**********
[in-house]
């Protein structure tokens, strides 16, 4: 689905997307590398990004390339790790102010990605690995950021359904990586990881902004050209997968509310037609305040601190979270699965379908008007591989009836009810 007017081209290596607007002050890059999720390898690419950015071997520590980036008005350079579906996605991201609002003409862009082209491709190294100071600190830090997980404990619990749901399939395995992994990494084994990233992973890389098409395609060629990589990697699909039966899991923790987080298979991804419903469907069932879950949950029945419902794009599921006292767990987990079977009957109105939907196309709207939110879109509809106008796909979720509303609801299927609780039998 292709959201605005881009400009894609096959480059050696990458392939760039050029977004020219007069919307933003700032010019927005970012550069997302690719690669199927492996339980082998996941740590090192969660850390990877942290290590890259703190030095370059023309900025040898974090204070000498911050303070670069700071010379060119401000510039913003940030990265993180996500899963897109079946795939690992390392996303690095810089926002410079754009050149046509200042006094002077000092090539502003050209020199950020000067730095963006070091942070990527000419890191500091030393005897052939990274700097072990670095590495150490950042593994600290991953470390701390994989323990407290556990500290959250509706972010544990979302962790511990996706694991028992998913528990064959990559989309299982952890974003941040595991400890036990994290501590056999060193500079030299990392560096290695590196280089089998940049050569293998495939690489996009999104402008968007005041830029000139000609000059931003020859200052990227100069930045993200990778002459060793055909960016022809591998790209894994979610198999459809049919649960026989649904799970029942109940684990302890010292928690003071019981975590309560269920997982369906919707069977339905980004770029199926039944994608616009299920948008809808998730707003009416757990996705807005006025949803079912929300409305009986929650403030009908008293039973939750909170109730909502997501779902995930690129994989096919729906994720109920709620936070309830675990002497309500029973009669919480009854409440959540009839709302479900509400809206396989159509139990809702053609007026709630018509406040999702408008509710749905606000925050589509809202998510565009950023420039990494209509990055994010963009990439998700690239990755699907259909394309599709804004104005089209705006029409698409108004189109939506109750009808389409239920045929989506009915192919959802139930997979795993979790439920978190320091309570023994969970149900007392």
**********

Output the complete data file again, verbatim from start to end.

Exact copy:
[in-house]
């Protein structure tokens, strides 16, 4: 689905997307590398990004390339790790102010990605690995950021359904990586990881902004050209997968509310037609305040601190979270699965379908008007591989009836009810 007017081209290596607007002050890059999720390898690419950015071997520590980036008005350079579906996605991201609002003409862009082209491709190294100071600190830090997980404990619990749901399939395995992994990494084994990233992973890389098409395609060629990589990697699909039966899991923790987080298979991804419903469907069932879950949950029945419902794009599921006292767990987990079977009957109105939907196309709207939110879109509809106008796909979720509303609801299927609780039998 292709959201605005881009400009894609096959480059050696990458392939760039050029977004020219007069919307933003700032010019927005970012550069997302690719690669199927492996339980082998996941740590090192969660850390990877942290290590890259703190030095370059023309900025040898974090204070000498911050303070670069700071010379060119401000510039913003940030990265993180996500899963897109079946795939690992390392996303690095810089926002410079754009050149046509200042006094002077000092090539502003050209020199950020000067730095963006070091942070990527000419890191500091030393005897052939990274700097072990670095590495150490950042593994600290991953470390701390994989323990407290556990500290959250509706972010544990979302962790511990996706694991028992998913528990064959990559989309299982952890974003941040595991400890036990994290501590056999060193500079030299990392560096290695590196280089089998940049050569293998495939690489996009999104402008968007005041830029000139000609000059931003020859200052990227100069930045993200990778002459060793055909960016022809591998790209894994979610198999459809049919649960026989649904799970029942109940684990302890010292928690003071019981975590309560269920997982369906919707069977339905980004770029199926039944994608616009299920948008809808998730707003009416757990996705807005006025949803079912929300409305009986929650403030009908008293039973939750909170109730909502997501779902995930690129994989096919729906994720109920709620936070309830675990002497309500029973009669919480009854409440959540009839709302479900509400809206396989159509139990809702053609007026709630018509406040999702408008509710749905606000925050589509809202998510565009950023420039990494209509990055994010963009990439998700690239990755699907259909394309599709804004104005089209705006029409698409108004189109939506109750009808389409239920045929989506009915192919959802139930997979795993979790439920978190320091309570023994969970149900007392």